Feeding a hungry world

International projects led by University of Saskatchewan researchers have been awarded $2.2 million from Canada’s International Development Research Centre (IDRC), part of an $8.3 million investment to improve food security with partners in Ethiopia, Nigeria and Benin.

Carol Henry, associate professor in the U of S College of Pharmacy and Nutrition, will receive $1.76 million towards a $3.85 million project with colleagues in Ethiopia to bring higher-yielding, more nutritious chickpea and bean varieties to more than 70,000 farming households in the southwestern region of the east African country, helping to ensure their food and nutritional security.

Previous research in collaboration with Ethiopian farmers has yielded improved chickpea and bean varieties and soil management practices to produce pulses with higher zinc and iron content. In a region where chickpea production was not considered viable, the improved legumes have out-yielded local varieties by 60 to 90 per cent. Better nutrition has resulted in higher weight gains in children. With this new funding, the team will fine-tune these innovations and extend them to more than 70,000 farming households.

Derek Peak, professor of soil science at the U of S, will receive $530,500 towards a $4.45 million project with Rotimi Aluko at the University of Manitoba and colleagues from three universities in Nigeria and Benin. Together, they will work to expand novel farming practices to 50,000 farmers and promote demand through indigenous vegetable farming and processing enterprises.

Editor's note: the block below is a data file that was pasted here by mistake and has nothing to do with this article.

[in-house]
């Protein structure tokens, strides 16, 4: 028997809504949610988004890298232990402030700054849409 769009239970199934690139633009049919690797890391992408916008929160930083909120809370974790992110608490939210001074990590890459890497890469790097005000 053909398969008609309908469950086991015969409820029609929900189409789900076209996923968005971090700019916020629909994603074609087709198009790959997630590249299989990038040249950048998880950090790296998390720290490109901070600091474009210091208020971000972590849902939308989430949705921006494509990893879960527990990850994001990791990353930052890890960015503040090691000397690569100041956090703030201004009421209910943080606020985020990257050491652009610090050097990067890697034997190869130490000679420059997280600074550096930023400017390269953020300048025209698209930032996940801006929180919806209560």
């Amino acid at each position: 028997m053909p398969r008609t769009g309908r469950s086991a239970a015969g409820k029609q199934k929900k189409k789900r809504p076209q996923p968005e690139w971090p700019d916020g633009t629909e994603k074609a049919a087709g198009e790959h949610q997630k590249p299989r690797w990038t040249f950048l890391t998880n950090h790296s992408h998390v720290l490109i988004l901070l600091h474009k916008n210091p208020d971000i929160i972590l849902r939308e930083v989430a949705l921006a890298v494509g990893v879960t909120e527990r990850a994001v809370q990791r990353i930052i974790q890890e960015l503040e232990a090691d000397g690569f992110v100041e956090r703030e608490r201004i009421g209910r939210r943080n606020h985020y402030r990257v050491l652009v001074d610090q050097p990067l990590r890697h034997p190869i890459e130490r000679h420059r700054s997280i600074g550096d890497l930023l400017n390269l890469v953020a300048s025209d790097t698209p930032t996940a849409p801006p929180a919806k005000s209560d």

In Nigeria, more than 1,000 farmers increased their yields and doubled their incomes by using improved farming practices to grow underutilized indigenous vegetables such as fluted pumpkin and African nightshade. In Benin, fertilizer micro-dosing and rainwater harvesting techniques helped more than 10,000 farmers achieve equally beneficial results with other crops, despite degraded soils.

The research team is now combining these innovations to bring the practices to 50,000 farmers through demonstration trials, outreach efforts, support and training for seed producers and marketers. They will also help establish local committees to address issues such as productivity, marketing and processing. The efforts could improve the incomes of more than one million West African farmers.

The U of S-led projects are among several announced nationally which have been collectively awarded $17 million by IRDC. They are part of an effort to scale up the most promising research supported under IDRC's Canadian International Food Security Research Fund (CIFSRF).

CIFSRF is a $124 million fund that works to increase food security in developing countries by funding research in agricultural innovation and nutrition, and fostering collaboration between developing-country researchers and Canadian experts.
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